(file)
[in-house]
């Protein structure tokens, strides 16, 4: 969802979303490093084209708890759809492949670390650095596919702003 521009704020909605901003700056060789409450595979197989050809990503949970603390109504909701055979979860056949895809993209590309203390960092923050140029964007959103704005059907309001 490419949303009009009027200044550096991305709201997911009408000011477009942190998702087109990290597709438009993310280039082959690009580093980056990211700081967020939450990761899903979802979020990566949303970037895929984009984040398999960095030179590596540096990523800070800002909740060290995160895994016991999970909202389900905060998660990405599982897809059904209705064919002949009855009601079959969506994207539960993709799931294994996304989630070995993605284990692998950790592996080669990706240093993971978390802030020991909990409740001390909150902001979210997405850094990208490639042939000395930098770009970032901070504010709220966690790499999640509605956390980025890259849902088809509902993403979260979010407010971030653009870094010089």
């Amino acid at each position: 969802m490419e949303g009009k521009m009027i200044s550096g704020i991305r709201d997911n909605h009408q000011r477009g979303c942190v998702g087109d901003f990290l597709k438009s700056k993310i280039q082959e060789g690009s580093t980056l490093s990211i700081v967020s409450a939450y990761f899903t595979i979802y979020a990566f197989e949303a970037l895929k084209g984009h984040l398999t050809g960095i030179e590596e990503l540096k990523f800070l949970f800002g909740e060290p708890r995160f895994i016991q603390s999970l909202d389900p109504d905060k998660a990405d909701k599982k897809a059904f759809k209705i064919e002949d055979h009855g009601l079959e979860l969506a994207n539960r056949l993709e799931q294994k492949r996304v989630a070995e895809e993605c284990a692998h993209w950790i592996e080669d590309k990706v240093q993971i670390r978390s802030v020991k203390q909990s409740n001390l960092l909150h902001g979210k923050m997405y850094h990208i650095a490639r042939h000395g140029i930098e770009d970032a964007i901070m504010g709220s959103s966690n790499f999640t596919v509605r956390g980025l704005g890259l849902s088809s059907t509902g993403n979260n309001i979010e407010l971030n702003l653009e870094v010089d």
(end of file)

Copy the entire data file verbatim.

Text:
[in-house]
């Protein structure tokens, strides 16, 4: 969802979303490093084209708890759809492949670390650095596919702003 521009704020909605901003700056060789409450595979197989050809990503949970603390109504909701055979979860056949895809993209590309203390960092923050140029964007959103704005059907309001 490419949303009009009027200044550096991305709201997911009408000011477009942190998702087109990290597709438009993310280039082959690009580093980056990211700081967020939450990761899903979802979020990566949303970037895929984009984040398999960095030179590596540096990523800070800002909740060290995160895994016991999970909202389900905060998660990405599982897809059904209705064919002949009855009601079959969506994207539960993709799931294994996304989630070995993605284990692998950790592996080669990706240093993971978390802030020991909990409740001390909150902001979210997405850094990208490639042939000395930098770009970032901070504010709220966690790499999640509605956390980025890259849902088809509902993403979260979010407010971030653009870094010089």
């Amino acid at each position: 969802m490419e949303g009009k521009m009027i200044s550096g704020i991305r709201d997911n909605h009408q000011r477009g979303c942190v998702g087109d901003f990290l597709k438009s700056k993310i280039q082959e060789g690009s580093t980056l490093s990211i700081v967020s409450a939450y990761f899903t595979i979802y979020a990566f197989e949303a970037l895929k084209g984009h984040l398999t050809g960095i030179e590596e990503l540096k990523f800070l949970f800002g909740e060290p708890r995160f895994i016991q603390s999970l909202d389900p109504d905060k998660a990405d909701k599982k897809a059904f759809k209705i064919e002949d055979h009855g009601l079959e979860l969506a994207n539960r056949l993709e799931q294994k492949r996304v989630a070995e895809e993605c284990a692998h993209w950790i592996e080669d590309k990706v240093q993971i670390r978390s802030v020991k203390q909990s409740n001390l960092l909150h902001g979210k923050m997405y850094h990208i650095a490639r042939h000395g140029i930098e770009d970032a964007i901070m504010g709220s959103s966690n790499f999640t596919v509605r956390g980025l704005g890259l849902s088809s059907t509902g993403n979260n309001i979010e407010l971030n702003l653009e870094v010089d």